Houma, Louisiana Book Signing

Tomorrow, Saturday, Sept. 1, I’ll have a book signing at the Books-A-Million in Houma, Louisiana. My Jim Limber Davis: A Black Orphan in the Confederate White House sells well at the BAM stores. (They’ve all been sell-outs so far) I had thought Houma was thrashed severely by the hurricanes a couple of years ago, but word is that the economy has rebounded well and is actually booming.  I’m always amazed at the good economies once I get out of Monroe (though I know there are places where the economy is worse). After lunch today with my daughter and grandson, I plan on hitting the road to visit libraries and school districts along the way. Timing is difficult, as I must go through Baton Rouge, and traffic there can be very difficult in rush hour. Again, I’ll leave my beloved iBook at home. I’ll return late Saturday night, and if I’m not too tired, I’ll make a post then.

I just returned from the university, and things are as I feared. Though school begins in August, I won’t get my first university check until the end of September.  The administrators at both schools are already asking me about classes I can teach in the spring semester.  I have not fully made up my mind yet on that.  It depends on how the fall goes. Hopefully, I’ll be so busy promoting my book and will have enough funds that I won’t have to teach much, if any. My Website is up and has a new look. Check it out if you get a chance. http://rickeypittman.com/ I just had a counter put on it, and though I know for the past year or so that I’ve had 300-400 hits a month in the past couple of years, I’m hoping it will increase. The counter will make it easier for me to know that. There’s still no word on the exact release day of Stories of the Confederate South, though I know it is already being pre-sold on Amazon. I do know it will be in print sometime in October.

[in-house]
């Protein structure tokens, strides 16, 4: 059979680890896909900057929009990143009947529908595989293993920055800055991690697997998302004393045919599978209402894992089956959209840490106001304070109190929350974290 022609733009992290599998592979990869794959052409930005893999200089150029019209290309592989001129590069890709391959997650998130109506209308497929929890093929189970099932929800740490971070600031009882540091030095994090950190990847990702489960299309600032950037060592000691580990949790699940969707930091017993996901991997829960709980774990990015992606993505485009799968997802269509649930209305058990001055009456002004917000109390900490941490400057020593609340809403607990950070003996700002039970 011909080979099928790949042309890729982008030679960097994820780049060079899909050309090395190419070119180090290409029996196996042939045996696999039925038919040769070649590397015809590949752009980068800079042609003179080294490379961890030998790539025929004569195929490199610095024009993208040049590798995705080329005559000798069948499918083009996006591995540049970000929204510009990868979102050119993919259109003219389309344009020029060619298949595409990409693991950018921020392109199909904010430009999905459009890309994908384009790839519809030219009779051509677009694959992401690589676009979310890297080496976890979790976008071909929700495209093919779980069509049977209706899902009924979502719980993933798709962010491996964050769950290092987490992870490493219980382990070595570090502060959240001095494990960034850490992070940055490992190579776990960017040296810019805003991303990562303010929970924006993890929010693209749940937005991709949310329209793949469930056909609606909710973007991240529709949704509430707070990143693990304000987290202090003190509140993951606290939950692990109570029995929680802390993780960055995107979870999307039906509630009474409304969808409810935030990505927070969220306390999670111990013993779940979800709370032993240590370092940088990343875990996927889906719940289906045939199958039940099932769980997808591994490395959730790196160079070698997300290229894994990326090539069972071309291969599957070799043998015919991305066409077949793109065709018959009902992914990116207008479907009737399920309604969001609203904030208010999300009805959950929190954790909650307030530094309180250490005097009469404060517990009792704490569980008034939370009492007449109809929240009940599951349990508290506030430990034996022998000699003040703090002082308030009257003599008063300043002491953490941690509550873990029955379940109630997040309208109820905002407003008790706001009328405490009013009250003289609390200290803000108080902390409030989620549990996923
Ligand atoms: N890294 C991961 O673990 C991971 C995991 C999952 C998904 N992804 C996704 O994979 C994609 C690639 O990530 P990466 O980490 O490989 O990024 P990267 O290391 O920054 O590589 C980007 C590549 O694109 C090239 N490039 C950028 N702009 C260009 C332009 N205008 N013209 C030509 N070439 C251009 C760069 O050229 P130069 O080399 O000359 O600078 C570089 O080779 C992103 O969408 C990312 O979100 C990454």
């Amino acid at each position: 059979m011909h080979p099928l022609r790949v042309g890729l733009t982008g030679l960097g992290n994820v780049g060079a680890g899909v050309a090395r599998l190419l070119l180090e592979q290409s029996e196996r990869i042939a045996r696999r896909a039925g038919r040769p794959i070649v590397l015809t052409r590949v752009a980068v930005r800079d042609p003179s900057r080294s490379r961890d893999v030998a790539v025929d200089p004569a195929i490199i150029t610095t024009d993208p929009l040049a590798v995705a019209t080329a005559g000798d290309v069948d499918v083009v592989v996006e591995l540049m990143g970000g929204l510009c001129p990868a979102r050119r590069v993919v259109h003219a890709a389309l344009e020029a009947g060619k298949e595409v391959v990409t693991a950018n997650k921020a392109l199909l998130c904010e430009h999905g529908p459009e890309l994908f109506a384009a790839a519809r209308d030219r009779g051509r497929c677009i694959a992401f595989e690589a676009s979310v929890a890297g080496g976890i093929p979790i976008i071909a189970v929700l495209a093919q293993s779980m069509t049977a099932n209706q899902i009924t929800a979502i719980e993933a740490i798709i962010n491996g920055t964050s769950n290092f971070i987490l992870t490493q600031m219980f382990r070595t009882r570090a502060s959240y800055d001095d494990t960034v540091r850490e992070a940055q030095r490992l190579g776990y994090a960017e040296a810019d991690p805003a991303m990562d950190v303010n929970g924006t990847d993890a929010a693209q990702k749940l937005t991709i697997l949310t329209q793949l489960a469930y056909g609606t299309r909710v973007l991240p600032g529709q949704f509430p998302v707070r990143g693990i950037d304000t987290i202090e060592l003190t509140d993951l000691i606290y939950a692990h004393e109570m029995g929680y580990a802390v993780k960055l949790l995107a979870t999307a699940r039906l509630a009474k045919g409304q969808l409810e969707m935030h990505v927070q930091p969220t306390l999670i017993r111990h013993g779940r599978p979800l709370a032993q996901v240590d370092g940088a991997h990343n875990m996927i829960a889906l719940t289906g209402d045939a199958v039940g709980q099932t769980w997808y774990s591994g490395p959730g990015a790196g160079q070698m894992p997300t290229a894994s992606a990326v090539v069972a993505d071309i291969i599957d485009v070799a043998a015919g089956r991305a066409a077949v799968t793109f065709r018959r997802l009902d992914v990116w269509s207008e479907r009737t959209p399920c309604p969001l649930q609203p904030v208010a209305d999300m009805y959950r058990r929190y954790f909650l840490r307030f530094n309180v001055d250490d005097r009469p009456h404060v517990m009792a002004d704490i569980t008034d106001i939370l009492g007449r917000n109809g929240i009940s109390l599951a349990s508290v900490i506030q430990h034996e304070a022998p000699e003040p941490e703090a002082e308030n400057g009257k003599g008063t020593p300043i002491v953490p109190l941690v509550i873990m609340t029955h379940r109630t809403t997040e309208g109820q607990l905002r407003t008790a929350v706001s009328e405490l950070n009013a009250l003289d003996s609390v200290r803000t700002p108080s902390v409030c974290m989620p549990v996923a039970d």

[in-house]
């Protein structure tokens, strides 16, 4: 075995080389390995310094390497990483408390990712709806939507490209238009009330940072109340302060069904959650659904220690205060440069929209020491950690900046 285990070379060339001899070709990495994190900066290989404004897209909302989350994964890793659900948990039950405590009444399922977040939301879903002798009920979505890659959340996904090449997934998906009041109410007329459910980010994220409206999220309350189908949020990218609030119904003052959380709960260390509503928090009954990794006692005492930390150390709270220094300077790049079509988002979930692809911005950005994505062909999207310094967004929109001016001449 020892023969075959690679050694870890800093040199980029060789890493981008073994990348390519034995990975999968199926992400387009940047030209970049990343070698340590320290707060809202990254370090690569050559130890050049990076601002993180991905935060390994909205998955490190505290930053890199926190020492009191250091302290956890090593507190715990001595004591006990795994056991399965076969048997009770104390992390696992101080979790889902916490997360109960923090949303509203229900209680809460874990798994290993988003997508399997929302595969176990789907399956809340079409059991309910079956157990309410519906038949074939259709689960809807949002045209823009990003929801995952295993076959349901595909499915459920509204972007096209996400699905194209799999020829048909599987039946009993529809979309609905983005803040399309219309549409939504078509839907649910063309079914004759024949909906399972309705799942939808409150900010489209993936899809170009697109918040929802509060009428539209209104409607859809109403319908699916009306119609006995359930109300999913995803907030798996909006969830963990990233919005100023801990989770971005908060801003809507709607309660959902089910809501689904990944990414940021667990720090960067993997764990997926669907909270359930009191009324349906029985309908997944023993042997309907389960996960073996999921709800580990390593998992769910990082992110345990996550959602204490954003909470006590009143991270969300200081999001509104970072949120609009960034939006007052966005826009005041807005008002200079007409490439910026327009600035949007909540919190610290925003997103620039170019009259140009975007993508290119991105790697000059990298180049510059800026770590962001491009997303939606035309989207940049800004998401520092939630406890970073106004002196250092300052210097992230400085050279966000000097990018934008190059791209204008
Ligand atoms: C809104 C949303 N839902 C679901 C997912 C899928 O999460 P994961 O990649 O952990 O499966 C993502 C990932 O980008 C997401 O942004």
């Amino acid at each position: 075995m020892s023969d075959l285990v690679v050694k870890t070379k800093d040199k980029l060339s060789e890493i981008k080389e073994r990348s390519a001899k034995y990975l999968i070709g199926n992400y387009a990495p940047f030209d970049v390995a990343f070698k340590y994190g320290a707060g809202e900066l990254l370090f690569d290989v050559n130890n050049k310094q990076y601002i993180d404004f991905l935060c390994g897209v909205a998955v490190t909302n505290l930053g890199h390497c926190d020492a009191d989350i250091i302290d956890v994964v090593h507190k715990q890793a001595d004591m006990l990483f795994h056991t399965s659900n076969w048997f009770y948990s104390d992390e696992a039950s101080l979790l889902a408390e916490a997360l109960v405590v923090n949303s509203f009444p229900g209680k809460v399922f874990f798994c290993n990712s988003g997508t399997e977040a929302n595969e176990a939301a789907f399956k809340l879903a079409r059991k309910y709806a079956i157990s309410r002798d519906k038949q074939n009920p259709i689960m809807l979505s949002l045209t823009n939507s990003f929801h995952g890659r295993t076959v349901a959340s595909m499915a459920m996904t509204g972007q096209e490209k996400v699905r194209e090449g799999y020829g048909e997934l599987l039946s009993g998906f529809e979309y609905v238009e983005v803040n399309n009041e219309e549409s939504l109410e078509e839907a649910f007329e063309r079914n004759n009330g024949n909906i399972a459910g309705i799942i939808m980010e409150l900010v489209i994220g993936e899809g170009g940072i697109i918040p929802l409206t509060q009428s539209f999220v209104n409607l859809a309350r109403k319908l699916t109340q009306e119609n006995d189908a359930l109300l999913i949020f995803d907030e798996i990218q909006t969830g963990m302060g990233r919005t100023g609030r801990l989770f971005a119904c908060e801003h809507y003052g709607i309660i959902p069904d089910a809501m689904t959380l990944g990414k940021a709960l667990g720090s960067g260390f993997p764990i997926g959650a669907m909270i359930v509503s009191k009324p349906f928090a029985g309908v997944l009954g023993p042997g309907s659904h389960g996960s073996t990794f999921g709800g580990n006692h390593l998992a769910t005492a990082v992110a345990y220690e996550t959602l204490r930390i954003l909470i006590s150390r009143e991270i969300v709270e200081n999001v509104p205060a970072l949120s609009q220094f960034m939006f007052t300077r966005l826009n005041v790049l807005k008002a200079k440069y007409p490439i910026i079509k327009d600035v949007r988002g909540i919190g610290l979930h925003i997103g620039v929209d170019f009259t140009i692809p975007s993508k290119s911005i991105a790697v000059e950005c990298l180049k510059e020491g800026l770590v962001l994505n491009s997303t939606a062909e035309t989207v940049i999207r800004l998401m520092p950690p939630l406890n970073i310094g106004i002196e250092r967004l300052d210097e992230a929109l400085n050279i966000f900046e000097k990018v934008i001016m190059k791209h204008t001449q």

Scottish ABC Book

Today, I signed the contract with Pelican for my next children’s book: A Scottish ABC Book.  Teachers and librarians have told me that many people collect ABC books. I’m also at work with the one I hope will follow it: The Little Confederate’s ABC Book.

I’ve had great response to the fact that my Jim Limber Davis: A Black Orphan in the Confederate White House will be part of the Accelerated Reader Program. I feel this is a major coup.  I’m drowning in work, and feel somewhat overwhelmed, but somehow I’ll get it all done. A big part of yesterday was spent fooling with the rental car we needed to replace the Camry until we hear how my insurance company will settle on it.  A big hunk of today has already been eaten up with other chores.  My grandson, daughter and son-in-law will be with us this weekend, so some preparations MUST be made for that. I guess sometimes there’s no way out of doing some of those, but I know my writing suffers because they really eat into my time.

This Saturday, I have a signing at the Books-A-Million in Houma, Louisiana. I think Friday I’ll hit the road and work some libraries and school districts on my way there.  My excitement at finally being in the writing business is still high, and my determination still just as strong. Fall is the busy season for marketing books. Many people purchase books as presents too.  Well, just got a call from one of the universities I work with. Seems I have some paperwork I must turn in–like today! Time for Sisyphus to get back to work.

Mother Nature